She is only two, hardly old enough to understand.
In any language.
She sleeps on the floor of what used to be
a big-box store, with hundreds of others.
But she doesn't really sleep.
Mostly she wanders around, crying
and screaming for her mama,
who was told they were taking her away for a bath.
She pounds her fists on the floor, inconsolable,
with terror in her eyes.
I try to give her some old toys they supplied for us,
but she is not interested. Her tears will not stop.
I want to hug her, cuddle her, rock her,
tell her it will be all right, but I'm not allowed.
It's against the rules.
Why did I take this job?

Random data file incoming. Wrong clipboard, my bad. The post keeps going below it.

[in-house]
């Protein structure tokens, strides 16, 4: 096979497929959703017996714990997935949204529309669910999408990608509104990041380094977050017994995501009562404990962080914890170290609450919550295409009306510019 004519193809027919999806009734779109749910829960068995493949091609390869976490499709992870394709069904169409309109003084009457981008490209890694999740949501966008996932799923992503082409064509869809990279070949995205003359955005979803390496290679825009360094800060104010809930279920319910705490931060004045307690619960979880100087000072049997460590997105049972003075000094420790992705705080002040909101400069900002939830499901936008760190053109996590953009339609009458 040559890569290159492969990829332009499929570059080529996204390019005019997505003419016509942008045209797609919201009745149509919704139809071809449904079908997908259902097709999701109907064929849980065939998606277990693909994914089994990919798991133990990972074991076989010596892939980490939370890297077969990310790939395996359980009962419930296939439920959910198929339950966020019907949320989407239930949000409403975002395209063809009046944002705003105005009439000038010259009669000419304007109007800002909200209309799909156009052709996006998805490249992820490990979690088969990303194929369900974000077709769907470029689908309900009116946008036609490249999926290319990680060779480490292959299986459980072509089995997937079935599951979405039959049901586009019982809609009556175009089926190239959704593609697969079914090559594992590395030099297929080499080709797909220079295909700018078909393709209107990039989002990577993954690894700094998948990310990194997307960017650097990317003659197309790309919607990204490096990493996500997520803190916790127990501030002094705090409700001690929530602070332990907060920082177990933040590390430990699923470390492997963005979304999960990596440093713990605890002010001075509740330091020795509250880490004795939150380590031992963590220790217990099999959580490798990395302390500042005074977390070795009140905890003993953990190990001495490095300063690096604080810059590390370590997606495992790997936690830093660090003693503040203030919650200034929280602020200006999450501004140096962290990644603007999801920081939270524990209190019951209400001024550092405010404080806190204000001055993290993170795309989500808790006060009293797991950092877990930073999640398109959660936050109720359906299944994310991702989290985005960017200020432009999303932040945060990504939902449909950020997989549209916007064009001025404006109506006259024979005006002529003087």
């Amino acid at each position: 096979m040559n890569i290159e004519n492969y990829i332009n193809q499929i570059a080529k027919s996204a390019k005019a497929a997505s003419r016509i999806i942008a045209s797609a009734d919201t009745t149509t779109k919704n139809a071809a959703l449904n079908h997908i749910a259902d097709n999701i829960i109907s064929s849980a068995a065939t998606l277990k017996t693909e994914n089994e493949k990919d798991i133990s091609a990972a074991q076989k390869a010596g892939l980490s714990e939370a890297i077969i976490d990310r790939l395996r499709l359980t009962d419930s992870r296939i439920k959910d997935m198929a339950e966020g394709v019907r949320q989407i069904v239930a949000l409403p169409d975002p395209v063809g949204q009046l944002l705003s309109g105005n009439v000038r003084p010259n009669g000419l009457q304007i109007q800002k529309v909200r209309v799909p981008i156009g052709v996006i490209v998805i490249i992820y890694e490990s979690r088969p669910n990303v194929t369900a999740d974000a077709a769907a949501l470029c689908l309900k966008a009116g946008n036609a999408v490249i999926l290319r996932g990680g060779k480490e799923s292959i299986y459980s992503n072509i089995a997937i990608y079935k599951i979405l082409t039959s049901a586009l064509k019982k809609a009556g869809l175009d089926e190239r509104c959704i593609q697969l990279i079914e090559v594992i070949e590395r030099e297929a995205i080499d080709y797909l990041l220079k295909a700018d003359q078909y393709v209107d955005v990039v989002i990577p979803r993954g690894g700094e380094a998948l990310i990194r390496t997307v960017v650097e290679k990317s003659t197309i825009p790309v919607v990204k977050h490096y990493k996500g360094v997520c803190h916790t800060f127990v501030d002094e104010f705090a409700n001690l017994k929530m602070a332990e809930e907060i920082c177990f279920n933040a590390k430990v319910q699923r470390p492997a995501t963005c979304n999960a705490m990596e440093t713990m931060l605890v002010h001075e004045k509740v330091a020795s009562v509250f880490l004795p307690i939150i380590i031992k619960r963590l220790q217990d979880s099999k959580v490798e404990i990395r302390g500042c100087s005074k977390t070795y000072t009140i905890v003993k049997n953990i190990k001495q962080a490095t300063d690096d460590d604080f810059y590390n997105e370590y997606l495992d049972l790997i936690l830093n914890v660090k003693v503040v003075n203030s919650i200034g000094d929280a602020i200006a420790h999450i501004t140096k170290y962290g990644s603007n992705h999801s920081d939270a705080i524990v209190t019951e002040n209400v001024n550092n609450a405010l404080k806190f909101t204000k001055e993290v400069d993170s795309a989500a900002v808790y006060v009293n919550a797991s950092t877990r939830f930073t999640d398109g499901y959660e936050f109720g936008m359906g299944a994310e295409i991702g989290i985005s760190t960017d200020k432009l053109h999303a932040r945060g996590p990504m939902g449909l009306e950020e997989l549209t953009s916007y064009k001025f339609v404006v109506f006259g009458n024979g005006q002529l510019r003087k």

I want to say,
This is not who we are,
but that would be naive,
when I know we wrested children
from their mothers on plantations,
sent them to their deaths
on a thousand-mile snow-covered trail,
put them in a desert enclosed in barbed wire
because they looked like the enemy.
This is not who we should be.
This two-year-old's only crime was having a mama
who was scared enough for their safety to flee
to a country where she thought things would be better,
who didn't know that the laws would be so cruel.
The children try to sleep tonight,
on a brightly lit, hard floor,
with shabby blankets,
and a big mural of the President
who scowls down on them.